Counterfeit medicines continue to be a serious issue in Malaysia. According to the Emerging Markets Health Network, counterfeit medicines constitute approximately 5% of total medicines in Malaysia. It is quite a high number as compared to the more industrialized countries; the incidence of counterfeit medicines is estimated to be less than 1% of total market, whereas in emerging markets the incidence rate is estimated to range from 10 to 30%.
Among the various channels of the counterfeit medicines, online pharmacies are one of the main contributors to the problem as 95.6% of online pharmacies are operating illegally, over 90% of online pharmacies supply prescription-only medicines without prescription, and 67% of men who purchase prescription-required erectile dysfunction (ED) medicines without a prescription do so via the internet .
In June 2016, Pfizer Malaysia in partnership with Ministry of Health, Malaysian Pharmaceutical Society & Malaysian Urological Association launched a public awareness campaign – Spot the Fake to educate the public on the dangers of counterfeit medicines.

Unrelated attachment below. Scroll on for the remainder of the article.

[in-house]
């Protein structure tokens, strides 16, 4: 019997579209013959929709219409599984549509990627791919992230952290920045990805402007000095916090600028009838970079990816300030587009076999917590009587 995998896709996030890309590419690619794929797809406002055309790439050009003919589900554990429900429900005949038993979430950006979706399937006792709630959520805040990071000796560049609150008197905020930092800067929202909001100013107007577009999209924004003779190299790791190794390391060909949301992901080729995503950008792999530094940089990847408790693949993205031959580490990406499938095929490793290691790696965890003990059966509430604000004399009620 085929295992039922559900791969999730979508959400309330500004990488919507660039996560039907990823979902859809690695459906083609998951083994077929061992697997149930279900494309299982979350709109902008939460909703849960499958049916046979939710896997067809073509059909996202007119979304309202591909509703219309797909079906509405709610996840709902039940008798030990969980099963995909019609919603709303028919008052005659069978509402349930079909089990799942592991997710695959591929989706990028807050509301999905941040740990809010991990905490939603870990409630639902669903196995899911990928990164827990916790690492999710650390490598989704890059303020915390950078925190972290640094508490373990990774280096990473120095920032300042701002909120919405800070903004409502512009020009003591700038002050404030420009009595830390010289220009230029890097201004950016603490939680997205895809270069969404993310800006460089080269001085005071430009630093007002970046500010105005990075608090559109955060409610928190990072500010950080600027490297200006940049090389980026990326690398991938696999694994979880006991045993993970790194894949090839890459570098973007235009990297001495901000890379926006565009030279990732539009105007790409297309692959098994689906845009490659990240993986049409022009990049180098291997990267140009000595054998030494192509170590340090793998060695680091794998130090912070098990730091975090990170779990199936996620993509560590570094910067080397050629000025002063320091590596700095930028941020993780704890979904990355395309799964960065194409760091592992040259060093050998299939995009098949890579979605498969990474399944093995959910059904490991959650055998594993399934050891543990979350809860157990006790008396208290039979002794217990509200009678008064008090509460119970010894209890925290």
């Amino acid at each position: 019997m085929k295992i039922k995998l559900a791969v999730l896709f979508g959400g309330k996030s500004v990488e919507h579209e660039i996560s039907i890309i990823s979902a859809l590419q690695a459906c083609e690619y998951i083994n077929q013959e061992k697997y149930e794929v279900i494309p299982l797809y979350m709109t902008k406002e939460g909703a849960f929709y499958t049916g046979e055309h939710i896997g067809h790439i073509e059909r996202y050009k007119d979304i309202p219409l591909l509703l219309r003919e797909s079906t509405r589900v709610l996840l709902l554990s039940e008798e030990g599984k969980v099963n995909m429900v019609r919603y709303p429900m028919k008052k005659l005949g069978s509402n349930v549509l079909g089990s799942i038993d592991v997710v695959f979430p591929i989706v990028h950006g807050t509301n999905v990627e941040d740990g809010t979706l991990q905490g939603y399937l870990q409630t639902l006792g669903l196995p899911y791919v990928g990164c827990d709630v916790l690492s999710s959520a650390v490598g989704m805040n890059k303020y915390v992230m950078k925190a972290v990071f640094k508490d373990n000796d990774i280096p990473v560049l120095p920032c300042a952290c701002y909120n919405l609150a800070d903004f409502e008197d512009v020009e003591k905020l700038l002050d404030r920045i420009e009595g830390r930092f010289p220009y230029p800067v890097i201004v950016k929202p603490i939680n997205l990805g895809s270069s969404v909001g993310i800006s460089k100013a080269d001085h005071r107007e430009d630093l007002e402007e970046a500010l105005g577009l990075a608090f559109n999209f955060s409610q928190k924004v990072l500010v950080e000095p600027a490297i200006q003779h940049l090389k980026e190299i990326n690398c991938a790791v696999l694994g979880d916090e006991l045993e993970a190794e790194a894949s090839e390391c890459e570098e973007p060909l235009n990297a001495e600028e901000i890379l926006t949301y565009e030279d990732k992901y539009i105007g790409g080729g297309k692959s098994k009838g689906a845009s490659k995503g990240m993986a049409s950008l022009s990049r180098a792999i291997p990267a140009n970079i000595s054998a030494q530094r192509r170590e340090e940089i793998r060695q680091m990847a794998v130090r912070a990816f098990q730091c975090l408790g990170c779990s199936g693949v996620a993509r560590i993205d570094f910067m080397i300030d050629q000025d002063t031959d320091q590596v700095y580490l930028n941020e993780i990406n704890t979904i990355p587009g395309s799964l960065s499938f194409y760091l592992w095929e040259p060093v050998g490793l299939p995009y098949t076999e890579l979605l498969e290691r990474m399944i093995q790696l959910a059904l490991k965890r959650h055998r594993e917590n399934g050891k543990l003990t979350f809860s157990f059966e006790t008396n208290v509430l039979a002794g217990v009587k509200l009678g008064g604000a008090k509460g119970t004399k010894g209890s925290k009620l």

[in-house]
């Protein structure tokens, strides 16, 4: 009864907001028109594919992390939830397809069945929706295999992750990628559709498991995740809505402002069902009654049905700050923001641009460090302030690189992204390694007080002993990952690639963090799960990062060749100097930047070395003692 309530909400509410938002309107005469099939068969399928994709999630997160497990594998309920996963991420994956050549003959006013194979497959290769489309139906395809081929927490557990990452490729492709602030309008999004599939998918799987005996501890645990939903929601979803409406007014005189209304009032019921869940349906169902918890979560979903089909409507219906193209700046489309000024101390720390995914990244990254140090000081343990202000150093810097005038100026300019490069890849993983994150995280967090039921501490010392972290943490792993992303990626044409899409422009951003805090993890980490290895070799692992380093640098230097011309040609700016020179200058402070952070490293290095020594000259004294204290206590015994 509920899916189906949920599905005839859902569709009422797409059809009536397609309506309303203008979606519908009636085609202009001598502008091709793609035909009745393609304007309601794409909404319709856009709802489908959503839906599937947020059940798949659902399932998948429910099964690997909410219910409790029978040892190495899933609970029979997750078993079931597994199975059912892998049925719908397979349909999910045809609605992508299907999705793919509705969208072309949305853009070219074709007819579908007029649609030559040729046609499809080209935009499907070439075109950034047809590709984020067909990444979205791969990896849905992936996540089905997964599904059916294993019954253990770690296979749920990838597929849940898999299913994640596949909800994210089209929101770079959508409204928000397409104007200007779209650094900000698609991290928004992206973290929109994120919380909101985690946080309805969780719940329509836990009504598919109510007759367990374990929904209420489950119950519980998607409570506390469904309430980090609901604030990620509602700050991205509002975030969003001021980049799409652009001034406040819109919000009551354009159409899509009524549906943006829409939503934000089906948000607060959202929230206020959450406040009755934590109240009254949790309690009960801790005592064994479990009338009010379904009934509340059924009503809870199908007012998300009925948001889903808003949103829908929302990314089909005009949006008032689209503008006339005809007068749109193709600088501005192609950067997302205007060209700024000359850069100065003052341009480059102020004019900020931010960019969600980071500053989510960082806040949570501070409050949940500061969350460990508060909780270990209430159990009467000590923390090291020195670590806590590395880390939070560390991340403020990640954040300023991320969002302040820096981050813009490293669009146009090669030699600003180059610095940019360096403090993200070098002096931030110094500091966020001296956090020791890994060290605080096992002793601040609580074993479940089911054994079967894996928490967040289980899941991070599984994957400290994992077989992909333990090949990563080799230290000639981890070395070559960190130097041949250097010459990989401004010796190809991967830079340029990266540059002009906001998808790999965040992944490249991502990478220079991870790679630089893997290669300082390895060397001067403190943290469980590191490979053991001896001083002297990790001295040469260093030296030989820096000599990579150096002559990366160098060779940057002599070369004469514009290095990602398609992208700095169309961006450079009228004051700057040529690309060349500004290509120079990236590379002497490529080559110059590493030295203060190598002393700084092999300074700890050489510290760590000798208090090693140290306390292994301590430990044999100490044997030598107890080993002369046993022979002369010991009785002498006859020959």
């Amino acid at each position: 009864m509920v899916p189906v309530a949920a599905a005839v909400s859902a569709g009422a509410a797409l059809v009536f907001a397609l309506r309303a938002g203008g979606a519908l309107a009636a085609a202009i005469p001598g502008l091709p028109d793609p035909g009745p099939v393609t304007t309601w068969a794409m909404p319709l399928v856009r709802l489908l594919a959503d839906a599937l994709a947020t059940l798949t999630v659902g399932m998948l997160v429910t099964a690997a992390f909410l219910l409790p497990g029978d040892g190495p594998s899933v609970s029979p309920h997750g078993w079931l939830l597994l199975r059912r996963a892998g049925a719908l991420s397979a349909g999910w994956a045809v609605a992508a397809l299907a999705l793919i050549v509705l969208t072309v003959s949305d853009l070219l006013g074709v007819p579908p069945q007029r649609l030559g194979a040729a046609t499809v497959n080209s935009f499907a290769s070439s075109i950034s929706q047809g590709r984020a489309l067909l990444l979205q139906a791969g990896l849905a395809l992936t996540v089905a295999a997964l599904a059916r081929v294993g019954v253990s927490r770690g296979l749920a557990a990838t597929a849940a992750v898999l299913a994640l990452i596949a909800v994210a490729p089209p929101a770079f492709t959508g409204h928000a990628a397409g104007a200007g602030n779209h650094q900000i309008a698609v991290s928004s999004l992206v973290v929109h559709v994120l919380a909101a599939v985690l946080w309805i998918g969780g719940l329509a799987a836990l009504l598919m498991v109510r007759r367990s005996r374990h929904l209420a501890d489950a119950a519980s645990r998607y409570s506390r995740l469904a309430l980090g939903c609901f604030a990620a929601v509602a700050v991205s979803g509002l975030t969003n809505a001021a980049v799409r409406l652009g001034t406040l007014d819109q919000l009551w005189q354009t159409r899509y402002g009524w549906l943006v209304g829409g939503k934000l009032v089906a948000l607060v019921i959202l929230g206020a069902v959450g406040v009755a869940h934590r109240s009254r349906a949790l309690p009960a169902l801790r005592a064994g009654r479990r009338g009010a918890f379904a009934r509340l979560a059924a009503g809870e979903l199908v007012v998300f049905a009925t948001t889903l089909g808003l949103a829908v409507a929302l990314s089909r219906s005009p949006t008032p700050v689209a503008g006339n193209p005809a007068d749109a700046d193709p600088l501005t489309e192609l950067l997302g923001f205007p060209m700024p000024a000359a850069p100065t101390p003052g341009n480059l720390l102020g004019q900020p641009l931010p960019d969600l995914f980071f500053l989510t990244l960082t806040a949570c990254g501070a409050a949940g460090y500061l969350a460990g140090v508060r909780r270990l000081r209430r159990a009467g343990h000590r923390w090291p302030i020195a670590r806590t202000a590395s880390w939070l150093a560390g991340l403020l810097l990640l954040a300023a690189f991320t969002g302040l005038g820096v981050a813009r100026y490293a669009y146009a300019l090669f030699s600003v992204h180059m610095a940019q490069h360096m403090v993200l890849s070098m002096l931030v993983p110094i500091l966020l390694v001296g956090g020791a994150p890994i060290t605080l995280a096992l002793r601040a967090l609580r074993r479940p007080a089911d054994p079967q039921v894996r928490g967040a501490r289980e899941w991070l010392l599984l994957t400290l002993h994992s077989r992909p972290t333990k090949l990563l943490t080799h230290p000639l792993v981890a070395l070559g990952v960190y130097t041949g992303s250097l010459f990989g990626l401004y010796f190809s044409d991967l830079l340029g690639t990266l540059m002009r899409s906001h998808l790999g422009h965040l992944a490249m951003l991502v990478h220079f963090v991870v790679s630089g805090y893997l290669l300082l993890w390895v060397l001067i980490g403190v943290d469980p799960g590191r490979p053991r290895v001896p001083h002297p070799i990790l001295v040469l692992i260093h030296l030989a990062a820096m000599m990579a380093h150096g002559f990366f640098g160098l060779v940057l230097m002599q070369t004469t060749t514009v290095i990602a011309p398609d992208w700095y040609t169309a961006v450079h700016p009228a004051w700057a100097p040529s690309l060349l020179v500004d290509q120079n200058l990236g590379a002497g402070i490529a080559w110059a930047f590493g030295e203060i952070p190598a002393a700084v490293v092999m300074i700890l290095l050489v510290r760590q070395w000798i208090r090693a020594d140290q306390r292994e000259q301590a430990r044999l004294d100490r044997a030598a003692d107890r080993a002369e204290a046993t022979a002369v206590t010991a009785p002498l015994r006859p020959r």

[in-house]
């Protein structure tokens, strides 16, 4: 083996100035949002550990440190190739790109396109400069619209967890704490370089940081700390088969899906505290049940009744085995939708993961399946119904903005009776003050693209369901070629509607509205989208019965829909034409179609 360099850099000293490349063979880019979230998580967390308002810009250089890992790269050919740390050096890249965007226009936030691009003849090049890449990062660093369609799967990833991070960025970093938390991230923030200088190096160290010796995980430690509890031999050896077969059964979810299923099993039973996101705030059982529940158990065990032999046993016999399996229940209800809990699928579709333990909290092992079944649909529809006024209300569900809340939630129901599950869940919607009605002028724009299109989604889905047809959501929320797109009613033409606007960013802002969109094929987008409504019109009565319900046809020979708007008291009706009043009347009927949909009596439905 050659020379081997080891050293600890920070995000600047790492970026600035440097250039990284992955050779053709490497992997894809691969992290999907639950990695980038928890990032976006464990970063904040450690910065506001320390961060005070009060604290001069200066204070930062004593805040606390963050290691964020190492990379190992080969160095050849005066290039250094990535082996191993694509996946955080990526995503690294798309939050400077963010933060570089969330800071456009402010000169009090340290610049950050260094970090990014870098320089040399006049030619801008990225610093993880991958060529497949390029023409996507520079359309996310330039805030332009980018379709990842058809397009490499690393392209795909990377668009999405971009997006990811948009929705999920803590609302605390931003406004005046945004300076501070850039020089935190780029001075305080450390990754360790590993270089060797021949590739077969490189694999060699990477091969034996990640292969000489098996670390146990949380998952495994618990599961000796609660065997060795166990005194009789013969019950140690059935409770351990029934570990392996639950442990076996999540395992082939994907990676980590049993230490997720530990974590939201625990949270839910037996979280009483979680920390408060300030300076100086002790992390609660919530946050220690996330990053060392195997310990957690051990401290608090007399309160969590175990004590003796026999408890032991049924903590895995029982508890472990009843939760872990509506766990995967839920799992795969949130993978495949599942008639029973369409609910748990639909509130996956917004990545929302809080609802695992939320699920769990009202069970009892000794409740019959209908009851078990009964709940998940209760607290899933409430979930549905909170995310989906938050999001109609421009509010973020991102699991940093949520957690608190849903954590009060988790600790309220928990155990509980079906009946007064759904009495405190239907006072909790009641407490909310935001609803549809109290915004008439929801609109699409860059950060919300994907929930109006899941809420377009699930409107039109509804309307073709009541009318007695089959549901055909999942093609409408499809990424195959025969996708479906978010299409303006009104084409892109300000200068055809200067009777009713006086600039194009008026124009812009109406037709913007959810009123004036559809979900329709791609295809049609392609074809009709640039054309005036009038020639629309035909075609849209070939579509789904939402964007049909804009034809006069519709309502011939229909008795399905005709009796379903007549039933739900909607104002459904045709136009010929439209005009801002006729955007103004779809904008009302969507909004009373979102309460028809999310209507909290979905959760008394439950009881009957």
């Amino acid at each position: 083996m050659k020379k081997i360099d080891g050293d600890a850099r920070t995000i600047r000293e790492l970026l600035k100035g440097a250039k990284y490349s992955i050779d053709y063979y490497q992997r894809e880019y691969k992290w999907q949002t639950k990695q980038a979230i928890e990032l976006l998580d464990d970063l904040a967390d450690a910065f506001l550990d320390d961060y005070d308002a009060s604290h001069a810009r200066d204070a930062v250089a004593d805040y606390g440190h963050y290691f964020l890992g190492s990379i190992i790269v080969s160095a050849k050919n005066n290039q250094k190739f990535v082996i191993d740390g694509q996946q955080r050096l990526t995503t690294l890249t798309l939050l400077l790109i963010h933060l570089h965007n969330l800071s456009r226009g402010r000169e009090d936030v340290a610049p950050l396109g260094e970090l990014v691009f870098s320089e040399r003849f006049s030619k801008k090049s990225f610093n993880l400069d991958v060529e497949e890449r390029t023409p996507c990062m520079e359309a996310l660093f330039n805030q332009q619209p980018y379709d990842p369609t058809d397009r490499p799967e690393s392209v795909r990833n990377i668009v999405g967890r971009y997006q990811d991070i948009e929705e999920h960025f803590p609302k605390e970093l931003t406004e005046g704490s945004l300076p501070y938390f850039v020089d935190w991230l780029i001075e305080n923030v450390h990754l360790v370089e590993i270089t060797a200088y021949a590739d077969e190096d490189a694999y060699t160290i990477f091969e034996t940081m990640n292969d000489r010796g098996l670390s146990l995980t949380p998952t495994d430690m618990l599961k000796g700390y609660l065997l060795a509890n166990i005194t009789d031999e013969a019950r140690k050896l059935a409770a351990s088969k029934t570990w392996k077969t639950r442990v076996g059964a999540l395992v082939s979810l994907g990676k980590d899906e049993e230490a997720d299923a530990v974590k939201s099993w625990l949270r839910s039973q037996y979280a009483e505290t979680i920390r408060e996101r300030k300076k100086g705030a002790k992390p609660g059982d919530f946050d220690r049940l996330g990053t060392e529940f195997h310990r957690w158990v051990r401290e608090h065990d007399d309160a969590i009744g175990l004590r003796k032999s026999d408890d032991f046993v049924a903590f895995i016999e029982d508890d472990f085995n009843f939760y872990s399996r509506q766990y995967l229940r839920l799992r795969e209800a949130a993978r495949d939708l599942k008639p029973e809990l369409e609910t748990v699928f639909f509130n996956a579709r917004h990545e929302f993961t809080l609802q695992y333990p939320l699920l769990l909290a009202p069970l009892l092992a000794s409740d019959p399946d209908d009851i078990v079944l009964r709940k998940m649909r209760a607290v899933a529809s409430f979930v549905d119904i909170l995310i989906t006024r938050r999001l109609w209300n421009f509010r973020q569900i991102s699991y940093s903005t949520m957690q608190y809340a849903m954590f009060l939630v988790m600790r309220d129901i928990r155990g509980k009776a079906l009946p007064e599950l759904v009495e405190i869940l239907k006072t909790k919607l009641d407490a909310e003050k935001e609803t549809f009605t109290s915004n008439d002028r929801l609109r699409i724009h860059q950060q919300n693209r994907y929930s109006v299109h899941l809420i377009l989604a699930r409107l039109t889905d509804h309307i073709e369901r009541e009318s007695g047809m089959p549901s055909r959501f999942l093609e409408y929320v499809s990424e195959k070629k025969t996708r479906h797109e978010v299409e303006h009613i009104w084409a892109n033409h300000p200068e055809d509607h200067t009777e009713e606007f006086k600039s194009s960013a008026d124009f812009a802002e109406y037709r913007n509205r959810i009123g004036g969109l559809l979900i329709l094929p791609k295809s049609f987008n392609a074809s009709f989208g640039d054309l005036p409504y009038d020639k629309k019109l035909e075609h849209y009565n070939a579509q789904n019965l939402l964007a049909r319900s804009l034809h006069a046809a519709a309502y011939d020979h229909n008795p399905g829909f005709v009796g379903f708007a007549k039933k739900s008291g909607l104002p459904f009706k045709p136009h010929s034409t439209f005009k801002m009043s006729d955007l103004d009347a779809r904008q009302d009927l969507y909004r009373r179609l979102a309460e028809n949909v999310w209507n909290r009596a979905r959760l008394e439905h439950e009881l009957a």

The Spot the Fake campaign is a 360 campaign with both on-ground and on-line engagements to drive awareness so that the public seeks the right channels for genuine medicines. The website also aims at educating them on the dangers of counterfeit medicines and how to “Spot the Fake” by using the various strategies outlined in the site.
Counterfeit medicines are a serious public health threat, since they can contain harmful ingredients such as talc, lactose, sucrose chalk, printer ink, commercial grade paint and even drywall. High levels of toxic solvents and impurities which are residuals of the manufacturing process are also found in those spurious drugs. It is because most of the manufacturing facilities are operating under the radar of regulatory bodies. The result of using counterfeits can be serious, not only damaging victims’ health, but also at times leading to fatalities.